Rendahl: Sticky People

By: Kristi Rendahl

Thu, Jun 16 2011

A friend of mine describes many non-Western cultures as being
“sticky.” Sticky people don’t recognize arbitrary boundaries of
personal space. They assume carte blanche to invade, intrude, and
otherwise insert themselves into any given situation, whether with
family or a perfect stranger, and everyone expects it. No matter how
you slice the world-East and West, or North and South-this illustrates
a profound difference in how people interact.

Sticky people don’t recognize arbitrary boundaries of personal space.

They assume carte blanche to invade, intrude, and otherwise insert
themselves into any given situation, whether with family or a perfect
stranger, and everyone expects it.

Armenians are a sticky people. Those I know and love, and even
those I don’t, will not silently watch a child misbehave, even if
it’s someone else’s child. They will never stop commenting on other
people’s decisions or asking all-too-personal questions. They wouldn’t
even let me go very long with a bad haircut.

I can thank them for helping me develop a thick skin. It used to
offend me (more) when people offered frank advice that implied-nay,
asserted-that I was somehow falling short. Now, I filter most comments
through the sticky concept lens.

There is my salon favorite: “Haven’t you ever considered waxing your
eyebrows?” There was the seamstress who remarked while measuring my
waist, “Nihar es yerevum, bayc ahagin tumblik es” (You look thin,
but you’re actually kind of chubby). And then there is the running
commentary from day to day on whether one looks fatter or skinnier,
uglier or prettier, tired or rested.

No doubt, people are truly concerned about each other’s wellbeing.

I’ll never forget the panic in one man’s eyes when I sat on a pile
of cold stones. He ran to my side and grabbed my arm to pull me off
the pile, saying that it would hurt my “organism” and I wouldn’t be
able to have children. Of course, if you have children, you will be
on the receiving end of all kinds of unsolicited parenting advice. And
there is not enough space in this column to describe the never-ending
rebukes for not having children at all.

It is as though sticky people are saying, “Hey, we’re trying to do
something here and we need you to conform to the project. If you’re
going to do something different, then you had better seek approval
from us first.” Or maybe they’re saying, “We care about you, we want
you to be the best that you can be, and we can tell you how.” Maybe
they’re saying both.

Shortly after arriving in Armenia in 1997, someone I knew from the
U.S. remarked about how frustrating he found it that Armenians obsessed
about their physical appearance even to walk to the village store,
while in their homes the toilets didn’t flush properly. Over time,
I came to appreciate that pride. Appearance, after all, is one of
the few things a person has some control over when everything else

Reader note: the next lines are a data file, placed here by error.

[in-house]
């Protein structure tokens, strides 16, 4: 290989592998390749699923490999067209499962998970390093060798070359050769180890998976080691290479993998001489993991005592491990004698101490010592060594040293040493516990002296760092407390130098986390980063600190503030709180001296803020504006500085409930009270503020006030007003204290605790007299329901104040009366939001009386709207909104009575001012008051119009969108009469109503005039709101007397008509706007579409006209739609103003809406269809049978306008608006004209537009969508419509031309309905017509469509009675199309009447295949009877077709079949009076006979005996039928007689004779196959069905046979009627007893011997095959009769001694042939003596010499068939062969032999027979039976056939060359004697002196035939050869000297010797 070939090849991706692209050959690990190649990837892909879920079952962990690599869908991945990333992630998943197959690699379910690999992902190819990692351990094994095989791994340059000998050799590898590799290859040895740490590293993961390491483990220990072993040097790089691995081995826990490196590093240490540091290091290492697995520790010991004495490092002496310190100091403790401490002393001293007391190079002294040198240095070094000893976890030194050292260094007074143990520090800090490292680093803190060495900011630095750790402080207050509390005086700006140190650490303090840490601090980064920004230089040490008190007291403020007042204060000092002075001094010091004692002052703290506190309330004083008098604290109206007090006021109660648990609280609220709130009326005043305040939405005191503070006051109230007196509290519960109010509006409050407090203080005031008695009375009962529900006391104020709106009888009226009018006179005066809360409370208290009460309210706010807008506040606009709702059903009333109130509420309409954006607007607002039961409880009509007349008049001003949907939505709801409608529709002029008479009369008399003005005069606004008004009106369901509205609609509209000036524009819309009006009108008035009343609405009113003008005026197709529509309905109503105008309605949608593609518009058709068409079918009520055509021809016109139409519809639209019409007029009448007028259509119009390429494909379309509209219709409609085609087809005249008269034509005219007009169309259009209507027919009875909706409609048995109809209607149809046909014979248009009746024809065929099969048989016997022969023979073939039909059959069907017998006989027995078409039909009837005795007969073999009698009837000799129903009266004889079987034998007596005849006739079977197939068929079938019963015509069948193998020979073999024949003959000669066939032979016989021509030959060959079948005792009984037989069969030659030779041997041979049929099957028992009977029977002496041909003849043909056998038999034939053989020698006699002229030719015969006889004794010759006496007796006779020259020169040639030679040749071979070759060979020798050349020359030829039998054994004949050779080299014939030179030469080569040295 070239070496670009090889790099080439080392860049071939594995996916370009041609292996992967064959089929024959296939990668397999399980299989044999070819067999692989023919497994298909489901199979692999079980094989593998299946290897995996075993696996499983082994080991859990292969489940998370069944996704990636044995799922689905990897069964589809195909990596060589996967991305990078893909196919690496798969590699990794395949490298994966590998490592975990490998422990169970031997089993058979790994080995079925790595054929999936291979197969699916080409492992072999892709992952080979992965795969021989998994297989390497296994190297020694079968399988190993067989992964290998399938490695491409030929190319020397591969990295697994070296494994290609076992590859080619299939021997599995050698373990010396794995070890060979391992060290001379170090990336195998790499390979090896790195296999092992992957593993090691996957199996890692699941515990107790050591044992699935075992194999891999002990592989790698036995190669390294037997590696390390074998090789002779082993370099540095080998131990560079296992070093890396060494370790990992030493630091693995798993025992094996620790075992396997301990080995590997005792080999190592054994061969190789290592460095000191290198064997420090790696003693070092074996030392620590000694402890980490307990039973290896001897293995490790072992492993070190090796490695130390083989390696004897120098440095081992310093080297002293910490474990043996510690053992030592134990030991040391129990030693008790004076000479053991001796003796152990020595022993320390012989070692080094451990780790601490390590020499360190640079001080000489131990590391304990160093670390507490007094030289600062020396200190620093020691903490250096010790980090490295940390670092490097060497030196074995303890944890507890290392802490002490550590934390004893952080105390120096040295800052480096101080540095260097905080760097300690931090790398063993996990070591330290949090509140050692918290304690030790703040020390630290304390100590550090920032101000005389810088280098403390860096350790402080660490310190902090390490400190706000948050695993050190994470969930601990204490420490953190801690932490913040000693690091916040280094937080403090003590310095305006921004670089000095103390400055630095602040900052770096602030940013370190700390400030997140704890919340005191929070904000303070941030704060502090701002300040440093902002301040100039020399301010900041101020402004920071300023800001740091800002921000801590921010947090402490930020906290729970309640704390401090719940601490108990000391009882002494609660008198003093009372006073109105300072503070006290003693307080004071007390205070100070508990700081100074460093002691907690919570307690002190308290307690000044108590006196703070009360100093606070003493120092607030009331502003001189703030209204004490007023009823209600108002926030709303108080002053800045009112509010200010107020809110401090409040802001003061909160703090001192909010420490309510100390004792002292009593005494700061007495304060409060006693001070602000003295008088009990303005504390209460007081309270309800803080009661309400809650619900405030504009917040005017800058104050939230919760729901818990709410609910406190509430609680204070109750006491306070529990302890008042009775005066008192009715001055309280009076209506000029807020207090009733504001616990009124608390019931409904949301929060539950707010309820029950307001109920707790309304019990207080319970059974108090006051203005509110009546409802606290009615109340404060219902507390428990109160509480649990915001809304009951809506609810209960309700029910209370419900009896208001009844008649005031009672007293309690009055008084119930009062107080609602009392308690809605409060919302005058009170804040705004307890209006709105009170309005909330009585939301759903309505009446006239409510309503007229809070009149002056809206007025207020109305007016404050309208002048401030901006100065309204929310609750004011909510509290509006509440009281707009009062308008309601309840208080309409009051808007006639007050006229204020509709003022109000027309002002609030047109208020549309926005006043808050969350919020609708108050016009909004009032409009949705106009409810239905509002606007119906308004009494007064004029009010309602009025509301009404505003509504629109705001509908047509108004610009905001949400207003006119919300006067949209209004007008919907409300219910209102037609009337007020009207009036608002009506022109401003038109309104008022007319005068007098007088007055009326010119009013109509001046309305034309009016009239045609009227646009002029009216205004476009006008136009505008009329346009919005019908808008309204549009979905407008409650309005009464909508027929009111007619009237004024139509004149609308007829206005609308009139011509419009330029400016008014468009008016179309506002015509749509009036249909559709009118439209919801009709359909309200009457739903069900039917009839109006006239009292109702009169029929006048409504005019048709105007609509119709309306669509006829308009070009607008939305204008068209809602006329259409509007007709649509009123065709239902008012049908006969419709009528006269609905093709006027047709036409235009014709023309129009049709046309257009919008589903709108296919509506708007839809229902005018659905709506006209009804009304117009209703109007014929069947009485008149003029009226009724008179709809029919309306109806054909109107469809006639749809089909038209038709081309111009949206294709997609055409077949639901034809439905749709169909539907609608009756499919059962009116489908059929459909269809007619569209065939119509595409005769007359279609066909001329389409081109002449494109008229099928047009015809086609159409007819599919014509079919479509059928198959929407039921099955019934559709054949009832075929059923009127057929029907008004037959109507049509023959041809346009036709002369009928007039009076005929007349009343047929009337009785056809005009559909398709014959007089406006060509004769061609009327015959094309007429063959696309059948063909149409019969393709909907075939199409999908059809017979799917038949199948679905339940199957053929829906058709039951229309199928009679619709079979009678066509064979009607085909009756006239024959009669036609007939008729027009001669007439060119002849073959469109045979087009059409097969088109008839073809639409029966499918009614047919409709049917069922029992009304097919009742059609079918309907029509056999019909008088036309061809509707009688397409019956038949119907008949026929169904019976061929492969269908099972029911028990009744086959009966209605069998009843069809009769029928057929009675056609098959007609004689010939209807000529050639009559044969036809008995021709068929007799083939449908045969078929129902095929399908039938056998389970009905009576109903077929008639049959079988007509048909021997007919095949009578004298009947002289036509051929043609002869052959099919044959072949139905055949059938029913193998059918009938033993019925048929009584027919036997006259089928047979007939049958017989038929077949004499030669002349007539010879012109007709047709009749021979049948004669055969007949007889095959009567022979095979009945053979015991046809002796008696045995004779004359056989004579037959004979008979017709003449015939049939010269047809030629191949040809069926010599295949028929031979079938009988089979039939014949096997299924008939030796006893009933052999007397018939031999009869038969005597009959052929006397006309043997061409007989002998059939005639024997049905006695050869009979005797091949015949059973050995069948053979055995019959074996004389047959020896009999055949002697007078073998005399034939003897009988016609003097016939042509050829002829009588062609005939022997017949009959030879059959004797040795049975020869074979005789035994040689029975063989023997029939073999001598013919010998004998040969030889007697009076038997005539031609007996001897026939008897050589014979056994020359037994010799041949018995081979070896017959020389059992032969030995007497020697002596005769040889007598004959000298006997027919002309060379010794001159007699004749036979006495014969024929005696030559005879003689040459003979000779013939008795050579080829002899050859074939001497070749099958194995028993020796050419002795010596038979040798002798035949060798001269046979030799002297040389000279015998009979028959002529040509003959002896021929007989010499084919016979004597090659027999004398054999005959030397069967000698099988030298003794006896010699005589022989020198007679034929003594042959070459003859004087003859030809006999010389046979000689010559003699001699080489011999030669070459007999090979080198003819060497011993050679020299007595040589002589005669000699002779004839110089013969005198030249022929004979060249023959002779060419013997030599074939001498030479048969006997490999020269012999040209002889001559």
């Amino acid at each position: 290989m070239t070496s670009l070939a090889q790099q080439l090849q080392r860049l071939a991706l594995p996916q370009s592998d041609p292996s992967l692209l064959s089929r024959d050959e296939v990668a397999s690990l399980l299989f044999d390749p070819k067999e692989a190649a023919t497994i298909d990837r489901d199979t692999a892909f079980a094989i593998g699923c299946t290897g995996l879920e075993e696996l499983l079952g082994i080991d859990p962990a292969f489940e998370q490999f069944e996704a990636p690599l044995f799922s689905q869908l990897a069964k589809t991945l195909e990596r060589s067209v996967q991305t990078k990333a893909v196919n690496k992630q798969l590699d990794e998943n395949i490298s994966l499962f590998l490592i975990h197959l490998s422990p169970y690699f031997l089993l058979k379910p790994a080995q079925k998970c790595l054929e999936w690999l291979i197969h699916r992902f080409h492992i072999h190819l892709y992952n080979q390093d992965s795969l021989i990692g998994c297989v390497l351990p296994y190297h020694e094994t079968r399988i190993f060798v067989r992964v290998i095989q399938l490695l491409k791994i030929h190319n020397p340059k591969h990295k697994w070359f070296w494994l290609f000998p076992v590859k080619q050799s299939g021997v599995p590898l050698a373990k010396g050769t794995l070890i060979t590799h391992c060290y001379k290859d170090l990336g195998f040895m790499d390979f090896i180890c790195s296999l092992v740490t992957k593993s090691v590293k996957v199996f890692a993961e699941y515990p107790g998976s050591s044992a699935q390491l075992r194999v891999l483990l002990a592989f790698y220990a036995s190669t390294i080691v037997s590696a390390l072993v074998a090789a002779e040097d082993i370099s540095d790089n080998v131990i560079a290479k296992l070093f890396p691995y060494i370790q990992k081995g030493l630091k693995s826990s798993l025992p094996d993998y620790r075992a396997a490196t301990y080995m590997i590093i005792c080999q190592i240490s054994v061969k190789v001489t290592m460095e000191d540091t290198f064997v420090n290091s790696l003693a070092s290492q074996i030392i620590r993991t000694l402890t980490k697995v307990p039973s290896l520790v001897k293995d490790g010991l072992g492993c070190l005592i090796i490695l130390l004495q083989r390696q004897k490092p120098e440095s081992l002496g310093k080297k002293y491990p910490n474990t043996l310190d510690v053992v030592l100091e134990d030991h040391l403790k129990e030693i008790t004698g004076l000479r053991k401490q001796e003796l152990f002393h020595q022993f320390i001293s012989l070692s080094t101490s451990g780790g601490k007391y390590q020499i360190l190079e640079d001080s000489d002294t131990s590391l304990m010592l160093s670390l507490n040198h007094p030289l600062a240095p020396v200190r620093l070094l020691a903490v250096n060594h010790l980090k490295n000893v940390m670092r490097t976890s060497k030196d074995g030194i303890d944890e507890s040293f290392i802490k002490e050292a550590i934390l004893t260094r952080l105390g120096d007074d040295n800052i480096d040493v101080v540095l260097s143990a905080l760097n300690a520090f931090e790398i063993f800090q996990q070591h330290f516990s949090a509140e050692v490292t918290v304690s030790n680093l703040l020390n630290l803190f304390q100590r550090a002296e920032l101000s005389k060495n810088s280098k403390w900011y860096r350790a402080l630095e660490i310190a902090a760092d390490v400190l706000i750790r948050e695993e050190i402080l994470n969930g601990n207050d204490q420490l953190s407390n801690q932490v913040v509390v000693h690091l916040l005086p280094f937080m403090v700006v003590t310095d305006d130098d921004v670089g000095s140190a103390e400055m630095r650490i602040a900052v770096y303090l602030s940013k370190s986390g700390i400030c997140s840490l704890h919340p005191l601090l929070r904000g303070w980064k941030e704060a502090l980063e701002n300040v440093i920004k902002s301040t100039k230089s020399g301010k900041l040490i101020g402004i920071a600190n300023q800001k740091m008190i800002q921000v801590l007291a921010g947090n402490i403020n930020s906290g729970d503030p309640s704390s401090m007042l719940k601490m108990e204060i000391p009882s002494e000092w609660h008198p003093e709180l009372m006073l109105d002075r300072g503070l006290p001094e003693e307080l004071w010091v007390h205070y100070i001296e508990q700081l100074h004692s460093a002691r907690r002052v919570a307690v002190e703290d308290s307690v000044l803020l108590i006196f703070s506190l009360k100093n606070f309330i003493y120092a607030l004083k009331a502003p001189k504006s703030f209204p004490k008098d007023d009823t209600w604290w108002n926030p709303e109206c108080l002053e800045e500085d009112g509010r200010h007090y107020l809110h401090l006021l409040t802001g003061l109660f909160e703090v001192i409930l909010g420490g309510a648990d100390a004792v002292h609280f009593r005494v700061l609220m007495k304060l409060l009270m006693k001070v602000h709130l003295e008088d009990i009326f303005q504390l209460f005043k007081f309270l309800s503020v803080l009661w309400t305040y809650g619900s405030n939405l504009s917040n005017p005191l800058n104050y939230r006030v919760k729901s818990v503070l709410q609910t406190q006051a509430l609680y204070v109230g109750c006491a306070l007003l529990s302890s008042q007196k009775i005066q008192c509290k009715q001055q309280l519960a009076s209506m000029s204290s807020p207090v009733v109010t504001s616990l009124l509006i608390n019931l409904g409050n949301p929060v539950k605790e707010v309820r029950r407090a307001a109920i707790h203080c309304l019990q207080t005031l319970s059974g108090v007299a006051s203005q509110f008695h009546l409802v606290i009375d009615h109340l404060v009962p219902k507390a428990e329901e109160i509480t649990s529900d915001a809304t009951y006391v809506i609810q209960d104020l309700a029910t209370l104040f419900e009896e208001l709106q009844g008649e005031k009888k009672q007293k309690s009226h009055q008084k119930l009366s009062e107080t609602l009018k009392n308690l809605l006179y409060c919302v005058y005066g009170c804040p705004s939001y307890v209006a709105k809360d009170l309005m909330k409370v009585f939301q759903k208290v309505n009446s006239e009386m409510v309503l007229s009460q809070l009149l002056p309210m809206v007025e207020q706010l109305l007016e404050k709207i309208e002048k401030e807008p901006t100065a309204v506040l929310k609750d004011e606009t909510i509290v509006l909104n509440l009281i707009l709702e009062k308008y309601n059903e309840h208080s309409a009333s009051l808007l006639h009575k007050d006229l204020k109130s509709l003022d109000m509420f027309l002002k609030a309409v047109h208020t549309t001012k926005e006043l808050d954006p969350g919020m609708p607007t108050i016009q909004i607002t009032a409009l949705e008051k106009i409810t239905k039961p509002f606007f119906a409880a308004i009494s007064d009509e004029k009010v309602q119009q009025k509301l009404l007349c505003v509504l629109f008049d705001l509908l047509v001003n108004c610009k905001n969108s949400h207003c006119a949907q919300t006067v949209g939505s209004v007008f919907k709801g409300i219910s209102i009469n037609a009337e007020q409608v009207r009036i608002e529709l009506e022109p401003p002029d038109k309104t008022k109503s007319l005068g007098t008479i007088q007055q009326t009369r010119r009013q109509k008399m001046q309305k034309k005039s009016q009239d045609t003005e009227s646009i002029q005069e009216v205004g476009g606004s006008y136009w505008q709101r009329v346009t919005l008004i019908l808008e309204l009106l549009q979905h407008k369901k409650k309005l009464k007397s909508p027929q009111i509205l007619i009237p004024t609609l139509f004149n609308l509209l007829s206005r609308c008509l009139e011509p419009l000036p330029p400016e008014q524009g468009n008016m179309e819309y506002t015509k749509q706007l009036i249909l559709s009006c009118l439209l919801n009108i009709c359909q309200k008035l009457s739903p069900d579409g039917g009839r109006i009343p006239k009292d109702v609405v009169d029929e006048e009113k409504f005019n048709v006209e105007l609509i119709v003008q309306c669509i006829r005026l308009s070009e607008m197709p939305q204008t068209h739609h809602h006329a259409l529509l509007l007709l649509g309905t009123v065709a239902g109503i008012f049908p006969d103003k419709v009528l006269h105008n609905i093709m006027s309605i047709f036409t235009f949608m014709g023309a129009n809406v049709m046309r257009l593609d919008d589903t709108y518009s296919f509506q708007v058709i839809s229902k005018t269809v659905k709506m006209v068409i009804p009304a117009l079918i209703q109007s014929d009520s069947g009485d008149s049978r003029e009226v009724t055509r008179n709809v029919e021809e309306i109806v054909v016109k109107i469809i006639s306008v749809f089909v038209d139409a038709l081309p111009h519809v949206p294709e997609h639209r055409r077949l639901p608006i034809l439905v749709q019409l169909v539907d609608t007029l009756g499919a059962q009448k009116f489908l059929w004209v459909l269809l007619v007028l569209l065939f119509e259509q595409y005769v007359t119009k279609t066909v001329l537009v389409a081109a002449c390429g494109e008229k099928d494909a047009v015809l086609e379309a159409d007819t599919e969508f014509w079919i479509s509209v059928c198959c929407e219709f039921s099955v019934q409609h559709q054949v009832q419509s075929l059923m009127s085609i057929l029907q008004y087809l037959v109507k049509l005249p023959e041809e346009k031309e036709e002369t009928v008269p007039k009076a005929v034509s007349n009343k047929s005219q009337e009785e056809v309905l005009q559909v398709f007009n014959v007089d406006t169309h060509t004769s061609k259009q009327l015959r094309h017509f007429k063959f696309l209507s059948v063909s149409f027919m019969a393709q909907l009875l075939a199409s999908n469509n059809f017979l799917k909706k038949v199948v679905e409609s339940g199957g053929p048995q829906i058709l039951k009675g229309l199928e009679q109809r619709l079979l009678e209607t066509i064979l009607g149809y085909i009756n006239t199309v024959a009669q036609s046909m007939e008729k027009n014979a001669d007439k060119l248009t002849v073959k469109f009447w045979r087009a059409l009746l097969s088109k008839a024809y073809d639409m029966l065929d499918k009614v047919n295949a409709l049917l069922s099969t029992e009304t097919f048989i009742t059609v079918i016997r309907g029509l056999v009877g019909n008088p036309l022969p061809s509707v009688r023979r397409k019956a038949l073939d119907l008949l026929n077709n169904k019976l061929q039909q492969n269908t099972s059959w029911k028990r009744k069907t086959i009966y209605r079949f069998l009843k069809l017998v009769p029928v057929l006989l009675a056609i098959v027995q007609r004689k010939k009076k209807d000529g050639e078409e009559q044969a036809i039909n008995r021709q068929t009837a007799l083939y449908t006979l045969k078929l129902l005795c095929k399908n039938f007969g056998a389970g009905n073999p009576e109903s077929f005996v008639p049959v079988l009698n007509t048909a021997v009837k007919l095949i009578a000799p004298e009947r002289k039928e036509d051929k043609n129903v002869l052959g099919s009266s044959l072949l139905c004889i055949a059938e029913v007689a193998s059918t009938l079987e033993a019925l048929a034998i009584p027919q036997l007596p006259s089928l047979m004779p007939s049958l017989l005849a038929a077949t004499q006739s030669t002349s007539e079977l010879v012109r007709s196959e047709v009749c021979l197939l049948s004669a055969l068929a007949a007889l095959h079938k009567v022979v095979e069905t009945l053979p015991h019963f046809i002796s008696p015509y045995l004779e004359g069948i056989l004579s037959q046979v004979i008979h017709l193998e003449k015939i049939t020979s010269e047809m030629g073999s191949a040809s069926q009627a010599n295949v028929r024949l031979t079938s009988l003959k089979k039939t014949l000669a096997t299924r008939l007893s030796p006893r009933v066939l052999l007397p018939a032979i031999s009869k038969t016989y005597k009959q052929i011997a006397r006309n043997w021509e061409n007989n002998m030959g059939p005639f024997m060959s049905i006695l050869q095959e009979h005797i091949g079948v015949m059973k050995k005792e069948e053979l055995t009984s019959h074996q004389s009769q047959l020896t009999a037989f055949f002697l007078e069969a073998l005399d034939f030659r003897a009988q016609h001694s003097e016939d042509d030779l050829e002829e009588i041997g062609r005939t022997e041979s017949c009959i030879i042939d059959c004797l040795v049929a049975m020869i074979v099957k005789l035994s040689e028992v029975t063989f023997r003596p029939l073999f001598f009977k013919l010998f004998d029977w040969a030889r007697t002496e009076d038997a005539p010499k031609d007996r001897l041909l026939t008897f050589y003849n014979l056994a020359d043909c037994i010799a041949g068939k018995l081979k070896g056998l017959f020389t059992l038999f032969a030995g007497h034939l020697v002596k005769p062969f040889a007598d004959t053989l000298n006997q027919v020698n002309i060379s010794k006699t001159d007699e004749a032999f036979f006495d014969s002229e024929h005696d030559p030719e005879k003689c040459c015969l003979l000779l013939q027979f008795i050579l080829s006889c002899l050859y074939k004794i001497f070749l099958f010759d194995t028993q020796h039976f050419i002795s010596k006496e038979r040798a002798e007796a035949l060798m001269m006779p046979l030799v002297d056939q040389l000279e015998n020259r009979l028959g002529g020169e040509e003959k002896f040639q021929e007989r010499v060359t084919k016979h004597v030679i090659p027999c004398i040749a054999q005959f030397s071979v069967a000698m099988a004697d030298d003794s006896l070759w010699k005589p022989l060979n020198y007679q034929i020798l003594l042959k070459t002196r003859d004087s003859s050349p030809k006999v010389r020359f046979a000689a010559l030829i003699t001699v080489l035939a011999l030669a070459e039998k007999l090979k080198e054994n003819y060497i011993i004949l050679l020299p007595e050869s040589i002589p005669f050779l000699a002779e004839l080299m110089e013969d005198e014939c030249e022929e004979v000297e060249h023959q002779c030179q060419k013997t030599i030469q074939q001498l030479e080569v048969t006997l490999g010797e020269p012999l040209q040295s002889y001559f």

is in a perpetual state of transition. I suppose that’s part of the
reason there is a salon on nearly every block of central Yerevan.

Most of the time, Armenians appear just as willing to turn a critical
eye on themselves. They regularly berate themselves for taking too
much pride in their history and not spending enough time working to
make the country better today. They bemoan the decline of the quality
of the education system. They argue that absolutely everyone is engaged
in some level of corruption and that it will lead to the demise of the
nation. And they reminisce about how people used to help one another,
but now think only of themselves.

Knowing that there is this culture of inward and external critique,
I have always been surprised by what Armenians turn a blind eye
to. The classiest camping trip I’ve been part of was with a group of
friends in Armenia. Near Garni, we spread a tablecloth on the ground,
placed proper dish settings for some 15 people, and put out food and
drink fit for a Cilician king. En route to Yerevan after the outing,
we passed trash-filled ditches, but no one said a word about it. I
asked myself, and my companions, how could this exist in the same
country as gourmet camping?

It actually angered me when I went to the ski resort one winter and
saw that the outhouse door hadn’t been closed properly before a recent
storm. A simple bent nail could have kept the door shut. Instead,
the wind had blown snow inside, and people had defecated on top of
the snow and ice-covered squat toilet. When you’ve got to go, you’ve
got to go, I guess, but I couldn’t believe that the same people who
dressed in their finest to have coffee with their neighbors, and who
all but lit candles for a camping picnic, would be able to accept this.

A friend once explained what he believes are the roots of this
inconsistency. He said that during the Soviet Union, your home began
at the front door, and nothing else was your responsibility. There
was no understanding that your home might also be your building, your
neighborhood, your city, and your country. The explanation holds water,
but then what?

Well, obviously the sticky culture has rubbed off on me since I sit
here and freely offer my insights when no one in particular has asked
for them. Go figure.

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